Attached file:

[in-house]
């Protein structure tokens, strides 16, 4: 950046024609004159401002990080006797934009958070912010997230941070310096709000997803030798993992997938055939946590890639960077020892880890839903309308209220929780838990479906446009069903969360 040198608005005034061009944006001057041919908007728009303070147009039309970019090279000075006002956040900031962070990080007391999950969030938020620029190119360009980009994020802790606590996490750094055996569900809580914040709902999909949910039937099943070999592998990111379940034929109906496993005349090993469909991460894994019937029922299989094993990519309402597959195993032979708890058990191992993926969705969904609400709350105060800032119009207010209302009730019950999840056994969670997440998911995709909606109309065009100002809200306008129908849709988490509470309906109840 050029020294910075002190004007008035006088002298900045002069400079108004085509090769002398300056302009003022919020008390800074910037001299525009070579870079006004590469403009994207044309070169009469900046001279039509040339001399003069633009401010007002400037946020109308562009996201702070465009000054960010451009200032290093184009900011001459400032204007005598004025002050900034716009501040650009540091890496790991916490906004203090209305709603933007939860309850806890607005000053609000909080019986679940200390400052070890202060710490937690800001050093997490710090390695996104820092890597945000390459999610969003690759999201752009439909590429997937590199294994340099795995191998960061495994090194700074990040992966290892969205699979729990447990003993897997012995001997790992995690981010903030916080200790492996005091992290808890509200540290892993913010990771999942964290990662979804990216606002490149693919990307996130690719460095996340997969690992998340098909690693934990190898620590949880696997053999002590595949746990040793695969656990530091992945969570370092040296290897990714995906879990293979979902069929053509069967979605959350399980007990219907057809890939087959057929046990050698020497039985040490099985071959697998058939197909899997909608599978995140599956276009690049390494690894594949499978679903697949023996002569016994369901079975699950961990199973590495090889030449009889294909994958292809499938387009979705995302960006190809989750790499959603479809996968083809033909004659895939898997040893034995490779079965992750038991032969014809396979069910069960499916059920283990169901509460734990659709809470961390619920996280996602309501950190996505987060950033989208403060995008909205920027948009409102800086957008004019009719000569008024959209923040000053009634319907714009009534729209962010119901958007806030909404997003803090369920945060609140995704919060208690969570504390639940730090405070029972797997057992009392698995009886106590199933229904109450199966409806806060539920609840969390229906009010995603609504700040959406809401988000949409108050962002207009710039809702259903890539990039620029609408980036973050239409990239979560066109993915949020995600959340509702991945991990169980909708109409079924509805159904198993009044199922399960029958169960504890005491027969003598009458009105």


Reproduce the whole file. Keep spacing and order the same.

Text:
[in-house]
């Protein structure tokens, strides 16, 4: 950046024609004159401002990080006797934009958070912010997230941070310096709000997803030798993992997938055939946590890639960077020892880890839903309308209220929780838990479906446009069903969360 040198608005005034061009944006001057041919908007728009303070147009039309970019090279000075006002956040900031962070990080007391999950969030938020620029190119360009980009994020802790606590996490750094055996569900809580914040709902999909949910039937099943070999592998990111379940034929109906496993005349090993469909991460894994019937029922299989094993990519309402597959195993032979708890058990191992993926969705969904609400709350105060800032119009207010209302009730019950999840056994969670997440998911995709909606109309065009100002809200306008129908849709988490509470309906109840 050029020294910075002190004007008035006088002298900045002069400079108004085509090769002398300056302009003022919020008390800074910037001299525009070579870079006004590469403009994207044309070169009469900046001279039509040339001399003069633009401010007002400037946020109308562009996201702070465009000054960010451009200032290093184009900011001459400032204007005598004025002050900034716009501040650009540091890496790991916490906004203090209305709603933007939860309850806890607005000053609000909080019986679940200390400052070890202060710490937690800001050093997490710090390695996104820092890597945000390459999610969003690759999201752009439909590429997937590199294994340099795995191998960061495994090194700074990040992966290892969205699979729990447990003993897997012995001997790992995690981010903030916080200790492996005091992290808890509200540290892993913010990771999942964290990662979804990216606002490149693919990307996130690719460095996340997969690992998340098909690693934990190898620590949880696997053999002590595949746990040793695969656990530091992945969570370092040296290897990714995906879990293979979902069929053509069967979605959350399980007990219907057809890939087959057929046990050698020497039985040490099985071959697998058939197909899997909608599978995140599956276009690049390494690894594949499978679903697949023996002569016994369901079975699950961990199973590495090889030449009889294909994958292809499938387009979705995302960006190809989750790499959603479809996968083809033909004659895939898997040893034995490779079965992750038991032969014809396979069910069960499916059920283990169901509460734990659709809470961390619920996280996602309501950190996505987060950033989208403060995008909205920027948009409102800086957008004019009719000569008024959209923040000053009634319907714009009534729209962010119901958007806030909404997003803090369920945060609140995704919060208690969570504390639940730090405070029972797997057992009392698995009886106590199933229904109450199966409806806060539920609840969390229906009010995603609504700040959406809401988000949409108050962002207009710039809702259903890539990039620029609408980036973050239409990239979560066109993915949020995600959340509702991945991990169980909708109409079924509805159904198993009044199922399960029958169960504890005491027969003598009458009105």